Programming in python : Classes

Create a class as follows,

>>> class abc():
… a = 1
… b = 2

create x as an instance of the class abc,

>>> x = abc()
>>> x

>>> x.b
2
Create another class with a function definition,

>>> class abc():
… a = 3
… b = 4
… def fun():
… print ‘hello’

>>> x = abc()
>>> x.a
3
>>> x.b
4
>>> x.fun()
Traceback (most recent call last):
File “”, line 1, in
TypeError: fun() takes no arguments (1 given)

We cannot call the function in class abc, as an attribute of x. x has no such an attribute. But the address of x is already given by the interpreter as a parameter to that function. Usually we give an extra parameter ‘self’, have no special meaning.

>>> class abc():
… a = 1
… b = 2
… def fun(self):
… p = 5
… q = 6
… print ‘hello’

>>> x = abc()
>>> x.a
>>> 1
>>> x.p
>>> x.fun()
The above statement causes an error. Because x has no attribute p. ‘x.fun()’ cannot print hello, so little changes are needed to our code and is shown below.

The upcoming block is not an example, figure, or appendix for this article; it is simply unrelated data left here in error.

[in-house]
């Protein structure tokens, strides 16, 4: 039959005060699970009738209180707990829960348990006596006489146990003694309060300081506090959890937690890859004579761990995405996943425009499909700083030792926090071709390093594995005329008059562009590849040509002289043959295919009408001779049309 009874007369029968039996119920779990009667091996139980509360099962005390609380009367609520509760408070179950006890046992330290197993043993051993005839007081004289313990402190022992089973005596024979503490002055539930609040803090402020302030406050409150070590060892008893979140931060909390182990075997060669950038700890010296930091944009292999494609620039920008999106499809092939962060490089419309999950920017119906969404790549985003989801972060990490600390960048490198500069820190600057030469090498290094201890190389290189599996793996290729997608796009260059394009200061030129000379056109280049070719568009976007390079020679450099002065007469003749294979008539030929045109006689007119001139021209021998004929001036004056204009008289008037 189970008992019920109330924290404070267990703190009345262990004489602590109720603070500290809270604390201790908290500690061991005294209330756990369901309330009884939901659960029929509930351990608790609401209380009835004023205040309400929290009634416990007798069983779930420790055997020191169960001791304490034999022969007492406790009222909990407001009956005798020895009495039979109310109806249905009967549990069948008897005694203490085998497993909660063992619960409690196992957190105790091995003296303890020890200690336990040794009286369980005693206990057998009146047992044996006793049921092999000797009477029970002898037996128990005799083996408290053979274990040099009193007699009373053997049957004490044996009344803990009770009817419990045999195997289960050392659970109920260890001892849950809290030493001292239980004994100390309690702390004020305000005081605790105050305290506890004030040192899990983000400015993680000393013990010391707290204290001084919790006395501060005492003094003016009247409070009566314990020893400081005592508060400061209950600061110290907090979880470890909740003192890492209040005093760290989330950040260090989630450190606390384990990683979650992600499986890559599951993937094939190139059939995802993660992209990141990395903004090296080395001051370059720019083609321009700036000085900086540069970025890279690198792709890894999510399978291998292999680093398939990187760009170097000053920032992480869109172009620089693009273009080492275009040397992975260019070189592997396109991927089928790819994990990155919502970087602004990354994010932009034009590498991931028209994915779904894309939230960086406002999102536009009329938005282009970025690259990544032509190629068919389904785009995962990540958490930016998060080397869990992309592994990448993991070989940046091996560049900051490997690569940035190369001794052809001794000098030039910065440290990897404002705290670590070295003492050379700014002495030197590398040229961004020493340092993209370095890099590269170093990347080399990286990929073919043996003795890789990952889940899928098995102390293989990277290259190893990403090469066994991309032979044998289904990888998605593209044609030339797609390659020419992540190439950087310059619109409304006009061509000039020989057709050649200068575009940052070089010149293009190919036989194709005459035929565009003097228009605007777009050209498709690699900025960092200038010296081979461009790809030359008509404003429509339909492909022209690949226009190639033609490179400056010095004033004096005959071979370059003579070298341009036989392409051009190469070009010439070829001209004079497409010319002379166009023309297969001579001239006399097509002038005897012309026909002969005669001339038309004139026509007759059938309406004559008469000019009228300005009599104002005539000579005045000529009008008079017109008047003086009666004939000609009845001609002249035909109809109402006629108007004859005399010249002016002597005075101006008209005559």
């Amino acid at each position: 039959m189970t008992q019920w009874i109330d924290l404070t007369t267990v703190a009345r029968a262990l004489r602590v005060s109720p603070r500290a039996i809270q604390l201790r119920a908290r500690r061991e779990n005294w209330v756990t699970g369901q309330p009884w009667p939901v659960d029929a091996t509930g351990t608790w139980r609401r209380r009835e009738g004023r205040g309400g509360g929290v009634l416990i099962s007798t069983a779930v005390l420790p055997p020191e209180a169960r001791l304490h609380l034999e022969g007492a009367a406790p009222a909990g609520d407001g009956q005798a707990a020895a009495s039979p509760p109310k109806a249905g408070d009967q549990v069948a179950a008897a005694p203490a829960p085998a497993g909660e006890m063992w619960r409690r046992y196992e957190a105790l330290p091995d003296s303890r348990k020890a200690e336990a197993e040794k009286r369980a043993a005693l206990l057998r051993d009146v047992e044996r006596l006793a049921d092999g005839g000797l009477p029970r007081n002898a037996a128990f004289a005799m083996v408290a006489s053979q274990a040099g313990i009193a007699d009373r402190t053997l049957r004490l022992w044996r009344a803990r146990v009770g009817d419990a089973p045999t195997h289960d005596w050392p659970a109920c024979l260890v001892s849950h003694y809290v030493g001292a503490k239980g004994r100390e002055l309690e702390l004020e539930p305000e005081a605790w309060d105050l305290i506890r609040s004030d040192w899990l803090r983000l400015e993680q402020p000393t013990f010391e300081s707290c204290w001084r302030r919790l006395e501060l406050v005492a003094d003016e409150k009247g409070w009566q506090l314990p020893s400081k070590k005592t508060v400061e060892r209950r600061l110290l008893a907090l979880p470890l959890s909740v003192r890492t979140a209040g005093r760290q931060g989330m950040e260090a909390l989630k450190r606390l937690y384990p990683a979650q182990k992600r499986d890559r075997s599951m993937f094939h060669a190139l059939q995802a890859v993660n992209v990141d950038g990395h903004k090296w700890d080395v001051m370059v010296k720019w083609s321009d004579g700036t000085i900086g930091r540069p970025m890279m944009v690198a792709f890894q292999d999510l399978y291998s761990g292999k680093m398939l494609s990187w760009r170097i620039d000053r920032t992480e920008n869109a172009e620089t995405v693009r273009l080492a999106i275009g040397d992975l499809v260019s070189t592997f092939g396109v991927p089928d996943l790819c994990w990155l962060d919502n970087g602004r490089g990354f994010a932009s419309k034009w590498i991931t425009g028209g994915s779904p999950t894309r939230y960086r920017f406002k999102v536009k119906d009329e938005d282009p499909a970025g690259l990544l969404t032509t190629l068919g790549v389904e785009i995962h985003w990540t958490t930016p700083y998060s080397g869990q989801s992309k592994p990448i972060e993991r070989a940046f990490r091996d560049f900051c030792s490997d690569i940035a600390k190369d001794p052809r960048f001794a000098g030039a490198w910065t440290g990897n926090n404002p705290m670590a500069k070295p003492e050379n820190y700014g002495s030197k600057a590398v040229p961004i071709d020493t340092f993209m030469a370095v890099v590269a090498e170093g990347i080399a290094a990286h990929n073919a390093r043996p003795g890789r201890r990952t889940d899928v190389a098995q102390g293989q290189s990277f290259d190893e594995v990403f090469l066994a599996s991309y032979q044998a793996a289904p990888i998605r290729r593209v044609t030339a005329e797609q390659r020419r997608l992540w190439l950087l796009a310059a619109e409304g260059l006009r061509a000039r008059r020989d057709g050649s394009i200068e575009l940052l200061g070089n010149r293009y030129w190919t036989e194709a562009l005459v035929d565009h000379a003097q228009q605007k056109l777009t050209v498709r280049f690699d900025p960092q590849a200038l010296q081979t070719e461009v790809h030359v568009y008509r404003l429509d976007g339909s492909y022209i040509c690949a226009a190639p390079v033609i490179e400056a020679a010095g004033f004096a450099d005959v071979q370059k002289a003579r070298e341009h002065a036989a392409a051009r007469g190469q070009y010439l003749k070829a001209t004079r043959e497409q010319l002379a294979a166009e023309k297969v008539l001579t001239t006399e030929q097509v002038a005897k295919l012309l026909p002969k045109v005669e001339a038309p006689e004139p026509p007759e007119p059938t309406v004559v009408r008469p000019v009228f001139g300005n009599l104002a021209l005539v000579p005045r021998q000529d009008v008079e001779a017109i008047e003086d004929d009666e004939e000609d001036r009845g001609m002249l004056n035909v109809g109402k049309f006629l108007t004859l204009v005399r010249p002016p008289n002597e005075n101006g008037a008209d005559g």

>>> class abc():
… x = 1
… y = 2
… def fun(self):
… self.p = 3
… self.q = 4
… print ‘Hello’

>>> m = abc()
>>> m.p
Traceback (most recent call last):
File “”, line 1, in
AttributeError: abc instance has no attribute ‘p’

Here the interpreter says that the abc instance has no attribute ‘p’.’p’ is an attribute of the function ‘fun’. So create an instance of abc and pass the address of m to ‘self’.

>>> m = abc()
>>> m .fun()
Hello

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Author: Abhi

Hi, this is Abhilash - Senior Programmer Analyst at CoMakeIT, specialised on web programming. Mainly working on Ruby On Rails platform since 2010.

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